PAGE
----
“This neighborhood is exclusively Zionist”. The subtitle beneath translates Neiger’s voiceover: “One time they wrote slogans against me inside the neighborhood”
However, the video editors refrained from translating graffiti stating “entry is forbidden for Zionists” in a different neighborhood of western Jerusalem, shown on screen less than a minute before:
Clearly the portrayal of Avi’ad Neiger – a Jew affiliated with a Hassidic group established in Transylvania as late as 1928 – in a programme allegedly about the “Jews of the Mashreq” is ridiculous. However it is hardly coincidental, given the prominence his tiny ultra-Orthodox sect of “Edah HaCharedis” in recent years in Palestinian and Iranian propaganda seeking to demonstrate how some ultra-Orthodox are a living proof that there is nothing Jewish about Zionism.
As for the sect’s claim to “indigeneity” (which, it seems, BBC Arabic uncritically accepts), we must add that it is questionable according to Palestinian nationalists, since they typically attribute the beginning of the “Zionist invasion” into the land to the 1880s while Neiger’s ideological forbears only became politically organised throughout the 1920s and 1930s. Hence, the anti-Zionist ultra-Orthodox do not even meet the standard of the more “moderate” 1968 Amended Palestinian Charter, which sets the watermark of Jewish legitimate presence in what it calls “Historical Palestine” at the Balfour declaration of 1917.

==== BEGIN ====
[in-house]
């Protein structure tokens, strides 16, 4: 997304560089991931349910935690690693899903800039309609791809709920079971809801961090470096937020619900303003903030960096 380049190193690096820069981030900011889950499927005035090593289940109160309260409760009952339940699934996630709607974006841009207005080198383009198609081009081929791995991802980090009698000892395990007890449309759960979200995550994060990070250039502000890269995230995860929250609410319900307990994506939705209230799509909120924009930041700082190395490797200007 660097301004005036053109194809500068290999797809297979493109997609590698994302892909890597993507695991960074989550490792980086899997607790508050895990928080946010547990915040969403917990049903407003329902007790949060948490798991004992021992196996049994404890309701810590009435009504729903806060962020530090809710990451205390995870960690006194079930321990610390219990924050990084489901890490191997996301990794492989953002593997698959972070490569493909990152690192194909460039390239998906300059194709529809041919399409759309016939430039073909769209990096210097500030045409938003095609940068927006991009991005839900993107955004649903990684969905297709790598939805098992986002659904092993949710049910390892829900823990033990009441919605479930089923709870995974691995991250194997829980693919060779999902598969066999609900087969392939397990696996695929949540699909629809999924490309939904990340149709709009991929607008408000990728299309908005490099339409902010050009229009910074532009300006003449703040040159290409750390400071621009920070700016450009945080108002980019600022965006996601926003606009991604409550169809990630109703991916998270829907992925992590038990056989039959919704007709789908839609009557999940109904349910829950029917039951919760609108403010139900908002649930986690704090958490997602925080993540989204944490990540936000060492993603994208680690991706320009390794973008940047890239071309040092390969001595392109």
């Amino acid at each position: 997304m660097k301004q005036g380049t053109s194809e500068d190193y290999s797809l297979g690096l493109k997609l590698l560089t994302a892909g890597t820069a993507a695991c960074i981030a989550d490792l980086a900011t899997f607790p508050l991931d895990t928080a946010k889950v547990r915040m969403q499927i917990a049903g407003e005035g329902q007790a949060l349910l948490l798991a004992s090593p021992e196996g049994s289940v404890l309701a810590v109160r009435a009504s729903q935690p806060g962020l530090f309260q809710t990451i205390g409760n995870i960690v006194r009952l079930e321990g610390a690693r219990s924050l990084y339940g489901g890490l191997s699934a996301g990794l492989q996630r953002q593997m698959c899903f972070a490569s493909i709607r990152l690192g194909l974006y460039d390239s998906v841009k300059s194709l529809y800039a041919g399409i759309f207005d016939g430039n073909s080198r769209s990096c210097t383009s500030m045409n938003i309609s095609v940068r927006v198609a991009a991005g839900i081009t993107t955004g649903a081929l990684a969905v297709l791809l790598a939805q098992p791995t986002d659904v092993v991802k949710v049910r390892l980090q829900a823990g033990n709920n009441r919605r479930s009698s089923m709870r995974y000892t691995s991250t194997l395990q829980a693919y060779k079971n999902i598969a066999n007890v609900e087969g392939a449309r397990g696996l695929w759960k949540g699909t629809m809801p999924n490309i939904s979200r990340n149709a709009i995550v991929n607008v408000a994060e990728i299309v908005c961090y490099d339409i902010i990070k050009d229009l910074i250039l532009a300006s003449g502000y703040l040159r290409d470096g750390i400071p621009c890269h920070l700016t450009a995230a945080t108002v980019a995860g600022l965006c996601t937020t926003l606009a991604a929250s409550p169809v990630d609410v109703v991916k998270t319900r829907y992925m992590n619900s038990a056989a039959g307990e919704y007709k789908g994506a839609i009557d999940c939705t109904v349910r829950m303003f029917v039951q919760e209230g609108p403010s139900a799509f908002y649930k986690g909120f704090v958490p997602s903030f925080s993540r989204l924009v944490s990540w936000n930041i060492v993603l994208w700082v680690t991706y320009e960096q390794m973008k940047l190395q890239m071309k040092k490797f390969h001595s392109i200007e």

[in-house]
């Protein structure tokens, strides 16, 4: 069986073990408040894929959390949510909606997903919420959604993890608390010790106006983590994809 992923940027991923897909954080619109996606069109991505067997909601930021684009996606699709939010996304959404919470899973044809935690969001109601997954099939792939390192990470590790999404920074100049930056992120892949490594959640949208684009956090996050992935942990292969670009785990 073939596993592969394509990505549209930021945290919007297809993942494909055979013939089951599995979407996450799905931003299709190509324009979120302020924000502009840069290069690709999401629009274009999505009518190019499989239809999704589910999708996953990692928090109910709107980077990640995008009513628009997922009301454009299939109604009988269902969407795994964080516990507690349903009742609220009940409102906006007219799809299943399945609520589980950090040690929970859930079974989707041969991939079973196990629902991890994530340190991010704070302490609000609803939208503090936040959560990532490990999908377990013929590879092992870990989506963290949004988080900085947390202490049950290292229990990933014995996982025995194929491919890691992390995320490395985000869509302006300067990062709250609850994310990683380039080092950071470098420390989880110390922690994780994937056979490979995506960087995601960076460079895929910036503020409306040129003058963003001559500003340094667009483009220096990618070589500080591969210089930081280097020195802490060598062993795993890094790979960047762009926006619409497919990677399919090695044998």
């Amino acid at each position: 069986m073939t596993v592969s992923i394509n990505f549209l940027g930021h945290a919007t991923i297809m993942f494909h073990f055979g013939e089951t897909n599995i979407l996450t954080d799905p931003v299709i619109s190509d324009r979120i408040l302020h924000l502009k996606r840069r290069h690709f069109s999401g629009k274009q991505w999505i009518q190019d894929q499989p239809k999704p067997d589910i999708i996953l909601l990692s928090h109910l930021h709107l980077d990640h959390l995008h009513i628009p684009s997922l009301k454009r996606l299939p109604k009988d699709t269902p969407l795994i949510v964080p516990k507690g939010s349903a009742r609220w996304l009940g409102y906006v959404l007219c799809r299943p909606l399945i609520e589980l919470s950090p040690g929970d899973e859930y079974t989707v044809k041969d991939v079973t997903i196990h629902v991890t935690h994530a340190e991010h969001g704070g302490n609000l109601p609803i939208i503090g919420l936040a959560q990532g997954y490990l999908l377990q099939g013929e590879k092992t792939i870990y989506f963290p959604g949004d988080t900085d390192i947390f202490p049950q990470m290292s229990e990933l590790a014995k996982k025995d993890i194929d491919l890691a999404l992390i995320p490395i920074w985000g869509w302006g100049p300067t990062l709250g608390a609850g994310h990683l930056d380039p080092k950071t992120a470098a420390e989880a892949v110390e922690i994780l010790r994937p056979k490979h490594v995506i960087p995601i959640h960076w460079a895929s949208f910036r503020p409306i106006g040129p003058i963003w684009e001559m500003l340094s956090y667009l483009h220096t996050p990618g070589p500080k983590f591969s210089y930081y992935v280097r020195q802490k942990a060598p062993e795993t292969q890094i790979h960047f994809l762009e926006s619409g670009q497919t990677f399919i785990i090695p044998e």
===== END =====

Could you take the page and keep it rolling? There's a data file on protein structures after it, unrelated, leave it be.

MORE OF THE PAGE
The last item of the programme focused mainly around Iraq and featured an interview with Iraqi born Jew Niran Bassoon who articulated an opinion that is rarely heard in Arabic language media reports portraying Middle Eastern Jews. This is how Bassoon responded to her interviewer’s accusation that the Zionist movement encouraged the Jewish exodus from Arab lands:
23:19 – “First of all I would like to establish something, what is the Zionist movement. Zionism is the idea that calls the Jews to return to Zion. Zion is a synonym of Jerusalem, because it is in Jerusalem where Mt. Zion is found. The Kingdoms, the Judean Kingdom, or Israelite Kingdom, were in Jerusalem […]. These are the facts, this is history, I’m not making it up out of nothing. When pressures weighed down on the Jews of Iraq or the Arab States, one expects of the Jews of the world to [find a] solution for these Jews.
26:14 – “Israel is the country which protected me, the country which opened its door and gave me citizenship, while Iraq, the country of my ancestors, had stripped me off my citizenship only because I did not return to it for three months.”
This view of the Mizrahi Jewish story is rarely found in Arabic language media but even so, it was a London resident who was chosen to convey it to BBC Arabic’s audience. Although Bassoon was described as “a Jew who moved to Israel” on the program’s webpage, it is the United Kingdom to which she refers as “home” (26:56), while Iraq is her “mother” (27:02) and Israel is her “refuge” (27:00).